by Jerri Collins, Former Assistant State Attorney
and County Court Judge, 18th Judicial Circuit
A seventy-eight-year-old widow named Harriet receives a certified letter from an attorney in California. The letter states that she owes over $12,000 to a credit card company, and the bill is in the hands of a collection agency. If she does not respond immediately to pay the money, her credit will be ruined and she may be forced to sell her belongings.
Distraught and scared, Harriet contacts the attorney in California. Unfortunately, more bad news is received. Harriet is told that someone has taken her personal information and has obtained 23 credit cards and has charged over $50,000 worth of merchandise on credit cards in her good name. Harriet has just learned that she is one of the 9.9 million people who fall victim each year to the crime of identity theft.
This is a true story (the victim's name has been changed to protect her privacy) and it happened in Seminole County. In 2003, the Federal Trade Commission (FTC) published its findings from an exhaustive investigation of the crime we have come to know as identity theft. The FTC estimates that $50 billion dollars per year is lost to this crime. It was determined that the more serious cases involve the opening of new accounts. The average loss to an individual victim when a new account has been opened was $10,200.
Yet, even with these disturbing numbers, most victims of identity theft do not report the crime to law enforcement. Only about twenty-five percent of victims report the crime to police. Older victims were less likely to report the crime. Sixty-six percent of the people over 65 years of age did not tell anyone.
The reasons given for not reporting the incident were embarrassment, fear of losing their independence, or simply not knowing with whom or where to make the report. Fortunately, Harriet did report the crime. She contacted her local police and an investigation was launched. The results may surprise you. Unbeknownst to Harriet, the crime had been on-going for five years. The person who stole her identity and committed this crime was no stranger; it was her 32-year-old granddaughter.
According to the FTC, the crime of identity theft will be committed by a family member ten percent of the time. In twenty-five percent of the cases, the victim will know the person who has committed the crime.
The police were able to trace the crime back to the time when Harriet had co-signed a car loan for her granddaughter. Credit card companies sent "pre-approved" credit card offers addressed to Harriet at the granddaughter's home address. The granddaughter fraudulently opened accounts using her grandmother's personal information (which was readily available to her).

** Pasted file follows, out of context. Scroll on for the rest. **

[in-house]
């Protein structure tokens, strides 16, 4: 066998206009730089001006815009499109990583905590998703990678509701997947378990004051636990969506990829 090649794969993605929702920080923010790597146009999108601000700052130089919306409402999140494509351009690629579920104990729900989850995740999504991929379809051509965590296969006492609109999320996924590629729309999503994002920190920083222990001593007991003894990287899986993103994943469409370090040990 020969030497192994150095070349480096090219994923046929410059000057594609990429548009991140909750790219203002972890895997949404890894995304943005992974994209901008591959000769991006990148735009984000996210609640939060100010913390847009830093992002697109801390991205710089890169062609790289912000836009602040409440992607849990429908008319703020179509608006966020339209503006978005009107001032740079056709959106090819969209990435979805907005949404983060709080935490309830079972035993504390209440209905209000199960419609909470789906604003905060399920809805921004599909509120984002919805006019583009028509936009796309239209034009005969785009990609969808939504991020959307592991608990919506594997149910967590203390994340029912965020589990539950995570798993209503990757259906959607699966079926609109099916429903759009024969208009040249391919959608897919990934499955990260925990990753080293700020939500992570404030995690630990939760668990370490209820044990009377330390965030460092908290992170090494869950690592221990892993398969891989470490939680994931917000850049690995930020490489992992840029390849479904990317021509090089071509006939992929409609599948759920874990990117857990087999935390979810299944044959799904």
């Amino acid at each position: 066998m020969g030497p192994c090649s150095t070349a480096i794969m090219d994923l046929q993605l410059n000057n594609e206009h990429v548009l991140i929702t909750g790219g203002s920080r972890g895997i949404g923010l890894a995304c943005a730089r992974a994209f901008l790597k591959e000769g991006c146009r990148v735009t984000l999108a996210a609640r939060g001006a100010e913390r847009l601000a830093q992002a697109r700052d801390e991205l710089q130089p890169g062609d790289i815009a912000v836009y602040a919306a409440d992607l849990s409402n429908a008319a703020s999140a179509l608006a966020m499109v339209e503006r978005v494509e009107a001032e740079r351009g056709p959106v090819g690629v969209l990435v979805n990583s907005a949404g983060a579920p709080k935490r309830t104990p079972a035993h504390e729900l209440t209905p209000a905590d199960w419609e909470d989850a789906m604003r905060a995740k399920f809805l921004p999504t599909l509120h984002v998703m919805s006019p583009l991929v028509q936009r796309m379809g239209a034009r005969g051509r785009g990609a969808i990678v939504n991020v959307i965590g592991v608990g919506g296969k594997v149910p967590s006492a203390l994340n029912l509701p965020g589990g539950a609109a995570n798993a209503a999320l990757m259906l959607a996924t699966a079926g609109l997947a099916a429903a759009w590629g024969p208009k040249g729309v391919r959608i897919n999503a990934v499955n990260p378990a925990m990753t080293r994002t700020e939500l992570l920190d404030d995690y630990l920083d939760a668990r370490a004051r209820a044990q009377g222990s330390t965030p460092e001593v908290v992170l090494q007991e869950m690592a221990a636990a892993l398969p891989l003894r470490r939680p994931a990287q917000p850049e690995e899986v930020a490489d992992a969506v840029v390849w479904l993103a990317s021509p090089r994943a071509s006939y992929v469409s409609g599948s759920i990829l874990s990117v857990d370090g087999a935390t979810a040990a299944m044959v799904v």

How could Harriet have protected herself? There are several steps one can taken to lessen the chance of becoming a victim of identity theft. Over four thousand victims of identity theft were interviewed during the FTC investigation; they stated that the most important actions they could have taken would have been to:
Increase security precaution in handling personal information. If you don't have a shredder, get one. Shred all documents that contain personal information.
Clean house ... do you really need those ten-year-old power bills? Secure your personal documents at home and at work. Don't leave documents laying around that have personal information on them.
Maintain greater vigilance. It is important to monitor your mail. Know your billing cycles; learn what day of the month your bills arrive. Consider getting a post office box. If that proves too inconvenient, put a lock on your mailbox. Remember that the most common way to commit identity theft is still the old-fashioned way-stealing wallets, stealing purses, and burglaries.
Review credit reports. This is very important. Every person should obtain a credit report at least once a year. You can go to www.AnnualCreditReport.com and request free copies of your credit report.
You can also contact the three major credit reporting agencies for information and to make reports of identity theft. They are:
Equifax (1-800-525-6285) www.equifax.com
Experian (1-888-397-3742) www.experian.com
Transunion (1-800-680-7289) www.transunion.com
Another important resource is the Federal Trade Commission. The website is www.ftc.gov/idtheft and the number is (1-877-382-4357). This website offers information and resources along with steps to report identity theft.
Make sure that there are no unauthorized accounts opened in your name. Put an instant credit block on your account; this will prevent any new accounts from being opened in your name unless you are personally contacted.
Be discriminating about giving out information. Is it necessary to give out your social security number or date of birth in order to get a discount card from the grocery store? Ask yourself, "Why does this person need this information?"
Don't carry multiple credit cards in your wallet. Put the words "See I.D." on the back of your credit card instead of your signature. This will force the cashier to ask for proper identification before processing a charge. Report the crime immediately.
Call the Federal Trade Commission and call a credit reporting company. If you believe you have been a victim or could be a victim, the credit reporting company will put a fraud alert on your account. It is important to contact your credit card company by telephone as soon as possible. In addition, you must send the company written notice within 60 days of discovering the fraudulent charge.
Harriet's granddaughter was arrested and successfully prosecuted. She is currently in prison. She must reimburse the credit card companies for all the money that she stole. In the end, crime never pays.
Federal Trade Commission - Free Annual Credit Report
To learn more about identity theft, watch this video from www.onguardonline.gov